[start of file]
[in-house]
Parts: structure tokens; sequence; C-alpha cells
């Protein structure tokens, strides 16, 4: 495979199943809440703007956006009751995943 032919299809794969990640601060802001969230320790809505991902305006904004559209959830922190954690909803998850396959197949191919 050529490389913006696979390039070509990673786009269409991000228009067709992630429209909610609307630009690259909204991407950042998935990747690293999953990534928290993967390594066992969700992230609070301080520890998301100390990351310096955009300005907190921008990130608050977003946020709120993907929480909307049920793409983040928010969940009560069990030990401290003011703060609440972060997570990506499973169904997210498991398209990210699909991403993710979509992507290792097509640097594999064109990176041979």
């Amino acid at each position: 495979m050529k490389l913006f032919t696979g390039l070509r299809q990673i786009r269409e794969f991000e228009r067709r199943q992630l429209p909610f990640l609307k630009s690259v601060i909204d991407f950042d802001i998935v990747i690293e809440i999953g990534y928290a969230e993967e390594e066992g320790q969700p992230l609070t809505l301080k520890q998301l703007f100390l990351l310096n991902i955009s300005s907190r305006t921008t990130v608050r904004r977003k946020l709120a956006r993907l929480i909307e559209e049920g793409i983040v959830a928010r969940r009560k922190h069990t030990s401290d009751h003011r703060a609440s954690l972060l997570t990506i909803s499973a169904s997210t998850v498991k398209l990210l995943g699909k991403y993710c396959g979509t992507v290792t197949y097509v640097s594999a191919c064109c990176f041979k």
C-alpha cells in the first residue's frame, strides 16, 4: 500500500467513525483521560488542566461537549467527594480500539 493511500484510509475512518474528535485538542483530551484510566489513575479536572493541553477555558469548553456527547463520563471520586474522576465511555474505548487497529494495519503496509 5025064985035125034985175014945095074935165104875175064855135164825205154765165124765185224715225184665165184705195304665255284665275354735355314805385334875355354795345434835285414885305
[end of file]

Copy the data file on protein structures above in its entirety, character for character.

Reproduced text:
[in-house]
Parts: structure tokens; sequence; C-alpha cells
């Protein structure tokens, strides 16, 4: 495979199943809440703007956006009751995943 032919299809794969990640601060802001969230320790809505991902305006904004559209959830922190954690909803998850396959197949191919 050529490389913006696979390039070509990673786009269409991000228009067709992630429209909610609307630009690259909204991407950042998935990747690293999953990534928290993967390594066992969700992230609070301080520890998301100390990351310096955009300005907190921008990130608050977003946020709120993907929480909307049920793409983040928010969940009560069990030990401290003011703060609440972060997570990506499973169904997210498991398209990210699909991403993710979509992507290792097509640097594999064109990176041979």
């Amino acid at each position: 495979m050529k490389l913006f032919t696979g390039l070509r299809q990673i786009r269409e794969f991000e228009r067709r199943q992630l429209p909610f990640l609307k630009s690259v601060i909204d991407f950042d802001i998935v990747i690293e809440i999953g990534y928290a969230e993967e390594e066992g320790q969700p992230l609070t809505l301080k520890q998301l703007f100390l990351l310096n991902i955009s300005s907190r305006t921008t990130v608050r904004r977003k946020l709120a956006r993907l929480i909307e559209e049920g793409i983040v959830a928010r969940r009560k922190h069990t030990s401290d009751h003011r703060a609440s954690l972060l997570t990506i909803s499973a169904s997210t998850v498991k398209l990210l995943g699909k991403y993710c396959g979509t992507v290792t197949y097509v640097s594999a191919c064109c990176f041979k």
C-alpha cells in the first residue's frame, strides 16, 4: 500500500467513525483521560488542566461537549467527594480500539 493511500484510509475512518474528535485538542483530551484510566489513575479536572493541553477555558469548553456527547463520563471520586474522576465511555474505548487497529494495519503496509 5025064985035125034985175014945095074935165104875175064855135164825205154765165124765185224715225184665165184705195304665255284665275354735355314805385334875355354795345434835285414885305